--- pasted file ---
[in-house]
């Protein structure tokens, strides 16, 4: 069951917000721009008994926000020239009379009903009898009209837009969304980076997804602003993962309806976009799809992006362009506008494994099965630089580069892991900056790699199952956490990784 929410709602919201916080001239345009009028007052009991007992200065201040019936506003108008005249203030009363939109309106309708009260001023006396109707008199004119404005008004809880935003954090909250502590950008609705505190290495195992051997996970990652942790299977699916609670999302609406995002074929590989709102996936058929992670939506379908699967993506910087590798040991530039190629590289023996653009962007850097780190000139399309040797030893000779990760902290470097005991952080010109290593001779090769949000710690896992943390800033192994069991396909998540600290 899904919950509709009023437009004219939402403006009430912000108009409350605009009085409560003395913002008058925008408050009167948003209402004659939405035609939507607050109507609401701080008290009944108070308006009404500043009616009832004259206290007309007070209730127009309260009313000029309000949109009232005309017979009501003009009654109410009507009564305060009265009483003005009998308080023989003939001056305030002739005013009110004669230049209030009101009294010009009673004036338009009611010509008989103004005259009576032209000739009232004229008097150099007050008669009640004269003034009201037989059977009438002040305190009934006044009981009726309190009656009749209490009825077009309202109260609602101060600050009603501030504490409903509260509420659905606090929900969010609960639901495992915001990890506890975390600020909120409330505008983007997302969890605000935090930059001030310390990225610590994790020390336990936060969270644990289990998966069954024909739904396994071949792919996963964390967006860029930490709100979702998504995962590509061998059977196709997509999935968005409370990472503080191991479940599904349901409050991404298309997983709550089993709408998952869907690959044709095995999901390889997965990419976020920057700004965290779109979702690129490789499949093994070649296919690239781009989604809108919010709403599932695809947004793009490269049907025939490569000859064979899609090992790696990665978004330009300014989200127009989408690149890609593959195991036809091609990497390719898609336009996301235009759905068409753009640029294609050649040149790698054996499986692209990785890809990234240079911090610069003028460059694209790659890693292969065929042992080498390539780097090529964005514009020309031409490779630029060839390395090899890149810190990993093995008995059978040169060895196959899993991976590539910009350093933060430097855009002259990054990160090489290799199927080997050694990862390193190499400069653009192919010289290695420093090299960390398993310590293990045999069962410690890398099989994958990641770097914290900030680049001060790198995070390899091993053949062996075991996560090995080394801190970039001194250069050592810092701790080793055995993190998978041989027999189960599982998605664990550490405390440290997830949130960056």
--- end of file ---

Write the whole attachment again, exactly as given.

[in-house]
């Protein structure tokens, strides 16, 4: 069951917000721009008994926000020239009379009903009898009209837009969304980076997804602003993962309806976009799809992006362009506008494994099965630089580069892991900056790699199952956490990784 929410709602919201916080001239345009009028007052009991007992200065201040019936506003108008005249203030009363939109309106309708009260001023006396109707008199004119404005008004809880935003954090909250502590950008609705505190290495195992051997996970990652942790299977699916609670999302609406995002074929590989709102996936058929992670939506379908699967993506910087590798040991530039190629590289023996653009962007850097780190000139399309040797030893000779990760902290470097005991952080010109290593001779090769949000710690896992943390800033192994069991396909998540600290 899904919950509709009023437009004219939402403006009430912000108009409350605009009085409560003395913002008058925008408050009167948003209402004659939405035609939507607050109507609401701080008290009944108070308006009404500043009616009832004259206290007309007070209730127009309260009313000029309000949109009232005309017979009501003009009654109410009507009564305060009265009483003005009998308080023989003939001056305030002739005013009110004669230049209030009101009294010009009673004036338009009611010509008989103004005259009576032209000739009232004229008097150099007050008669009640004269003034009201037989059977009438002040305190009934006044009981009726309190009656009749209490009825077009309202109260609602101060600050009603501030504490409903509260509420659905606090929900969010609960639901495992915001990890506890975390600020909120409330505008983007997302969890605000935090930059001030310390990225610590994790020390336990936060969270644990289990998966069954024909739904396994071949792919996963964390967006860029930490709100979702998504995962590509061998059977196709997509999935968005409370990472503080191991479940599904349901409050991404298309997983709550089993709408998952869907690959044709095995999901390889997965990419976020920057700004965290779109979702690129490789499949093994070649296919690239781009989604809108919010709403599932695809947004793009490269049907025939490569000859064979899609090992790696990665978004330009300014989200127009989408690149890609593959195991036809091609990497390719898609336009996301235009759905068409753009640029294609050649040149790698054996499986692209990785890809990234240079911090610069003028460059694209790659890693292969065929042992080498390539780097090529964005514009020309031409490779630029060839390395090899890149810190990993093995008995059978040169060895196959899993991976590539910009350093933060430097855009002259990054990160090489290799199927080997050694990862390193190499400069653009192919010289290695420093090299960390398993310590293990045999069962410690890398099989994958990641770097914290900030680049001060790198995070390899091993053949062996075991996560090995080394801190970039001194250069050592810092701790080793055995993190998978041989027999189960599982998605664990550490405390440290997830949130960056």